As part of the Center’s “Morning in Minnesota” breakfast series, I recently traveled to Red Wing and presented on our “Great Jobs Without a Four-Year Degree” project.

Our goal with the project is two-fold: raise awareness among young people and their parents about the exciting, well-paying career opportunities that don’t require the traditional four-year degree route and help employers overcome the “skills gap” and build the skilled workforce they need to thrive and grow.

Steve Gardiner, a reporter for RiverTowns, covered the breakfast event.

Many students graduating from high school believe their next step should be a four-year college. That might be the right move for some students, but for others, different paths might make more sense, according to Catrin Wigfall, policy fellow at the Center of the American Experiment.

With that in mind, the Center of the American Experiment based in Golden Valley, Minn., launched a series of videos in 2018 called the Great Jobs Project. The videos feature workers discussing careers in industries that students might easily overlook.

“These are real Minnesotans,” Wigfall said. “They weren’t paid to say what they did, but they just described their experiences and the meaningful identity that they have created in their work and the purpose that they get out of it.”

Speaking to an audience of 40 people Dec. 17 at the St. James Hotel, Wigfall said the video series was targeted at an audience of 14 to 30 years old. She said the campaign was successful because it reached more than 2 million Minnesotans.

The Great Jobs project reached young Minnesotans where they spend the majority of their time: social media. We used sophisticated social media targeting, and we combined that with real human stories so young people can see their peers thriving in jobs that they may not have known were so great. By using videos, viewers can physically see the myths and stigmas associated with trades and other technical industries collapse.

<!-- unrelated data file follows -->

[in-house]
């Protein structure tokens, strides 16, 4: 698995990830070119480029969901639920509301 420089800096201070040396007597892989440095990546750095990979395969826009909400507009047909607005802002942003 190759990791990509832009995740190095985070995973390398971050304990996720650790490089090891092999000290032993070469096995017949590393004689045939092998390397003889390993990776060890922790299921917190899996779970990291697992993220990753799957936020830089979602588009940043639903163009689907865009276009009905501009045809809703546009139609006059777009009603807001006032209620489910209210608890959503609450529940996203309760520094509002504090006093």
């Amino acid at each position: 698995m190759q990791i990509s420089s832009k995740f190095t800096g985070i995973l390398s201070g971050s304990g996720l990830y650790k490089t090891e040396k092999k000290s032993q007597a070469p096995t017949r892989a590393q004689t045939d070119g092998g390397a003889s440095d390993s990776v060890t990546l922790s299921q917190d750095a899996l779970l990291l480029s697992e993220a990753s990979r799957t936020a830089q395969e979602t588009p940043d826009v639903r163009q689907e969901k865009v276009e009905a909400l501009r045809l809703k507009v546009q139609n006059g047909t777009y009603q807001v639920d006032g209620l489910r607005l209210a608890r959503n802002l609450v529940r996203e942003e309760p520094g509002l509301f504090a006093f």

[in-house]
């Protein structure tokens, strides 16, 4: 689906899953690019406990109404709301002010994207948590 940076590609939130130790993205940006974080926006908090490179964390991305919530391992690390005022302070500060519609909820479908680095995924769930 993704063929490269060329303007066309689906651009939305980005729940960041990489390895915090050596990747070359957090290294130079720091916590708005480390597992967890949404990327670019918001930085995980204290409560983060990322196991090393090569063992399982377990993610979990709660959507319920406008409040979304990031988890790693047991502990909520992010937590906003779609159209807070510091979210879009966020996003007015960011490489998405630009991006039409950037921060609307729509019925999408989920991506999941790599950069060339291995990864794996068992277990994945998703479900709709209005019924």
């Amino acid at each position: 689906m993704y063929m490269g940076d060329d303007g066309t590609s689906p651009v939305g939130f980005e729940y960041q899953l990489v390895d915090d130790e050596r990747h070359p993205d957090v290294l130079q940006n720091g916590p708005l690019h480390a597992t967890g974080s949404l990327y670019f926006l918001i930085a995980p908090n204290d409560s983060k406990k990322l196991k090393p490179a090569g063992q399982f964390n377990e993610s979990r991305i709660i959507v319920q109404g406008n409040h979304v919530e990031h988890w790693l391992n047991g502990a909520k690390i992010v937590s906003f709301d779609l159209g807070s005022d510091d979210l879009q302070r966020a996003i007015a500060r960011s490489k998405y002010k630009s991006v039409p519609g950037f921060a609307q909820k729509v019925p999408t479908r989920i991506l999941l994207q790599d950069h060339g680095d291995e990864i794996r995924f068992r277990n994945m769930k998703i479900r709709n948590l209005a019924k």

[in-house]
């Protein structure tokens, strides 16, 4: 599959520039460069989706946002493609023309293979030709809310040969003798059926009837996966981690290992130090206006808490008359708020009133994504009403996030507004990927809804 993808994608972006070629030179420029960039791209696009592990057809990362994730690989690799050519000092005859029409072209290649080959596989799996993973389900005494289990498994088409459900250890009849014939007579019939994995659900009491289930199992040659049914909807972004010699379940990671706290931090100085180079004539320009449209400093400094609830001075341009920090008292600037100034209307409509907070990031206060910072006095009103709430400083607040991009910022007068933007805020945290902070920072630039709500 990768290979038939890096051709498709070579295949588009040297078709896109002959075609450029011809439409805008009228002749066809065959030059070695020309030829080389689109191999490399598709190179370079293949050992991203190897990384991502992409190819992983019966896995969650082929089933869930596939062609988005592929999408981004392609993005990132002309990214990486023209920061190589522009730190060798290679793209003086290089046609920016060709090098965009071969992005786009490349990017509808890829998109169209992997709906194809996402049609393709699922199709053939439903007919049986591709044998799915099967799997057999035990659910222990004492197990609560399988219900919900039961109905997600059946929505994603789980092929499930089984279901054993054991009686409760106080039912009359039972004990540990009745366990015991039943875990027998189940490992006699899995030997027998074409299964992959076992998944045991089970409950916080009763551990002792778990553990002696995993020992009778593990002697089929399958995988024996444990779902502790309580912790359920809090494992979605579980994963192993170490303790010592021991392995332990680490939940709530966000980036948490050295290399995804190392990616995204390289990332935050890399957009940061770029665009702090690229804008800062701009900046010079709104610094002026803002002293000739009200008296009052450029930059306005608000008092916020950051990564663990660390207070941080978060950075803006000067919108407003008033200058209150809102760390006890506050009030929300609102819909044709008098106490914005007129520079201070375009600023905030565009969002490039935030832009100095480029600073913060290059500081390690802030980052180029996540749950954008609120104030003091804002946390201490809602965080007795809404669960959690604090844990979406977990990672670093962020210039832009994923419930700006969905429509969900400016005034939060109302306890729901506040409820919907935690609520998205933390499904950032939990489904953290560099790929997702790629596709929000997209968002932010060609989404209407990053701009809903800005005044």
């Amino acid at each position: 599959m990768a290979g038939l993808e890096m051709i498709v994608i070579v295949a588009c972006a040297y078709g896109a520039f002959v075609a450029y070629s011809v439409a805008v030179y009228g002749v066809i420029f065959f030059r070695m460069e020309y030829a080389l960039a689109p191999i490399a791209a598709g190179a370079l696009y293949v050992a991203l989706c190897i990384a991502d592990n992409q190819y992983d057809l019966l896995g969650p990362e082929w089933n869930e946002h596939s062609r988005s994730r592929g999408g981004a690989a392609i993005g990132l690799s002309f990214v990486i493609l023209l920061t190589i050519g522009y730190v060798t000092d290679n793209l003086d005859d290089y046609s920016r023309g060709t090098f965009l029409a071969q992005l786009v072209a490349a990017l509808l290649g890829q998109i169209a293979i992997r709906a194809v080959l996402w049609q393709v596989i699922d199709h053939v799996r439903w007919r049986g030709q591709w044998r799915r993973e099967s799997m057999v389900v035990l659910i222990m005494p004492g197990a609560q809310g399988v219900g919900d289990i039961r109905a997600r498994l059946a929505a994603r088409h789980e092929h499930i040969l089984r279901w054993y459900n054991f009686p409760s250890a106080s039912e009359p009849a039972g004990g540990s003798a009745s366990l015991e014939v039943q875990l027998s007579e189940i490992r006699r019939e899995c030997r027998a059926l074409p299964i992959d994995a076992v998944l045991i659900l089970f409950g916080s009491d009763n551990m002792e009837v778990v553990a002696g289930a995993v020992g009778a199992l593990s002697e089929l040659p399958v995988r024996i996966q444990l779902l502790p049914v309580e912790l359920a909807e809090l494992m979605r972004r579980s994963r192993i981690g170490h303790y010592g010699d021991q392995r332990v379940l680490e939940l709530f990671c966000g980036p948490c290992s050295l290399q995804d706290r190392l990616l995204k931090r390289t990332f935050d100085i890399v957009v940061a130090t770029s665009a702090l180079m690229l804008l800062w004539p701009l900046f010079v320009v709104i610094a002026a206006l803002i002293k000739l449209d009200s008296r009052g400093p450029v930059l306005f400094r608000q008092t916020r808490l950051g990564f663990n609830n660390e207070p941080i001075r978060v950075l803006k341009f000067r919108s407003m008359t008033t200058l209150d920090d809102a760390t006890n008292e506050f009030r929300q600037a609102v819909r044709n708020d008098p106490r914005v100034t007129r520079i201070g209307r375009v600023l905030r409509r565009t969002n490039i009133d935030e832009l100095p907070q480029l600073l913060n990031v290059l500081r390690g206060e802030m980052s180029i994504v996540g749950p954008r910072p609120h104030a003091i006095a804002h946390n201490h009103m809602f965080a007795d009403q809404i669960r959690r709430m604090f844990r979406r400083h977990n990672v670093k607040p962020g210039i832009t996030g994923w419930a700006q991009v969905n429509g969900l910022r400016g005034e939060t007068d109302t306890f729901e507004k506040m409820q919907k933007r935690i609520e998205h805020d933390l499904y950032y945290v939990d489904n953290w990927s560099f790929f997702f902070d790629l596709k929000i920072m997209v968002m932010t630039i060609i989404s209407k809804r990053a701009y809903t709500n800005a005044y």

The social media campaign focused on five central themes:

  • These are not dark, dirty, and dangerous environments.
  • These are not jobs for unintelligent people
  • They pay well and don’t require insurmountable debt
  • They are more than just jobs; they help build career pathways
  • There is purpose and a sense of pride involved, a “bigger than yourself” mentality

Because the videos successfully identified so many young Minnesotans, we wanted to expand our reach and continue focusing on coalition building—building a diverse network of partners across the spectrum of organizations working in this area.

Our second round of videos, which launched early fall 2019, highlighted the powerful stories of underrepresented demographics and the training and educational programs they took to land their great job, including Summit Academy, IT Ready, and Dakota County Technical College.

Following my presentation, a panel discussion featuring Representative Barb Haley, Senator Mike Goggin, Red Wing Ignite’s Executive Director Adam Gettings, and Red Wing Shoe’s Change and Learning Leader Helena Killbride continued the conversation.

“We need to identify what kids get excited about,” Goggin said. “We need to help kids identify the areas they are interested in. We have to interlock ourselves with each other so we can develop programs for kids to follow.”

One other concern that Goggin expressed was that many kids feel concerned about the difference between four-year programs and programs that are two years or less.

“How do you get rid of that stigma of not having a four-year degree,” he asked.

Haley added that talking to students about educational options at earlier ages might help reduce that stigma.

“We need both parts of the training and educational spectrum,” she said. “It is a choice. One is not better. We need all of them.”

Haley expressed a concern for many students graduating and leaving the area rather than finding work here.

“We are doing the right thing, but we can’t do it fast enough,” Haley said. “We’ve got to retain and attract every one of those young people that we can.”

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